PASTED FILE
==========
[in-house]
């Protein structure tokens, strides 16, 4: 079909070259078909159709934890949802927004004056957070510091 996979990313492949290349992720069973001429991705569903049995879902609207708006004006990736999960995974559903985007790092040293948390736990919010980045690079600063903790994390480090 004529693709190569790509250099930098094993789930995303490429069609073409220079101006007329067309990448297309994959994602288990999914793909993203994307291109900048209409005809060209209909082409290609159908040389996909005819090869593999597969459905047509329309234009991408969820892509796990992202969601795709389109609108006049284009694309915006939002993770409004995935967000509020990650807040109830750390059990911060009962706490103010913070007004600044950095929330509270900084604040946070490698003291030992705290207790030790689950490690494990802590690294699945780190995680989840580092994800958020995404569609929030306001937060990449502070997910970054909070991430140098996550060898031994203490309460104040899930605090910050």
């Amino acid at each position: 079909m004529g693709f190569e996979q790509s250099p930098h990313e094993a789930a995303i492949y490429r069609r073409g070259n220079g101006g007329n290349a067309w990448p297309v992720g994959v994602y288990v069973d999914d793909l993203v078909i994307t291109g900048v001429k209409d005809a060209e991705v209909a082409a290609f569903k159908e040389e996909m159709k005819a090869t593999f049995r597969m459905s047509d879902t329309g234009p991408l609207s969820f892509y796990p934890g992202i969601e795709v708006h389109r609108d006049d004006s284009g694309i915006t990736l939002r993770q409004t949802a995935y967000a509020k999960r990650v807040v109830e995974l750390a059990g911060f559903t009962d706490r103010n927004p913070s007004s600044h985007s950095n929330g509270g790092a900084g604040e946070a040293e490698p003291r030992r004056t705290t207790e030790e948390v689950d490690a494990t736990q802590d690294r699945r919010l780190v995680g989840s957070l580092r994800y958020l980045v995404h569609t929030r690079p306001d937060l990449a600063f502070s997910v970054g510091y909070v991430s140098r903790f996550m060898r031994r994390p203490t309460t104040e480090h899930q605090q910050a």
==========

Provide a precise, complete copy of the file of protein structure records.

[in-house]
């Protein structure tokens, strides 16, 4: 079909070259078909159709934890949802927004004056957070510091 996979990313492949290349992720069973001429991705569903049995879902609207708006004006990736999960995974559903985007790092040293948390736990919010980045690079600063903790994390480090 004529693709190569790509250099930098094993789930995303490429069609073409220079101006007329067309990448297309994959994602288990999914793909993203994307291109900048209409005809060209209909082409290609159908040389996909005819090869593999597969459905047509329309234009991408969820892509796990992202969601795709389109609108006049284009694309915006939002993770409004995935967000509020990650807040109830750390059990911060009962706490103010913070007004600044950095929330509270900084604040946070490698003291030992705290207790030790689950490690494990802590690294699945780190995680989840580092994800958020995404569609929030306001937060990449502070997910970054909070991430140098996550060898031994203490309460104040899930605090910050």
């Amino acid at each position: 079909m004529g693709f190569e996979q790509s250099p930098h990313e094993a789930a995303i492949y490429r069609r073409g070259n220079g101006g007329n290349a067309w990448p297309v992720g994959v994602y288990v069973d999914d793909l993203v078909i994307t291109g900048v001429k209409d005809a060209e991705v209909a082409a290609f569903k159908e040389e996909m159709k005819a090869t593999f049995r597969m459905s047509d879902t329309g234009p991408l609207s969820f892509y796990p934890g992202i969601e795709v708006h389109r609108d006049d004006s284009g694309i915006t990736l939002r993770q409004t949802a995935y967000a509020k999960r990650v807040v109830e995974l750390a059990g911060f559903t009962d706490r103010n927004p913070s007004s600044h985007s950095n929330g509270g790092a900084g604040e946070a040293e490698p003291r030992r004056t705290t207790e030790e948390v689950d490690a494990t736990q802590d690294r699945r919010l780190v995680g989840s957070l580092r994800y958020l980045v995404h569609t929030r690079p306001d937060l990449a600063f502070s997910v970054g510091y909070v991430s140098r903790f996550m060898r031994r994390p203490t309460t104040e480090h899930q605090q910050a």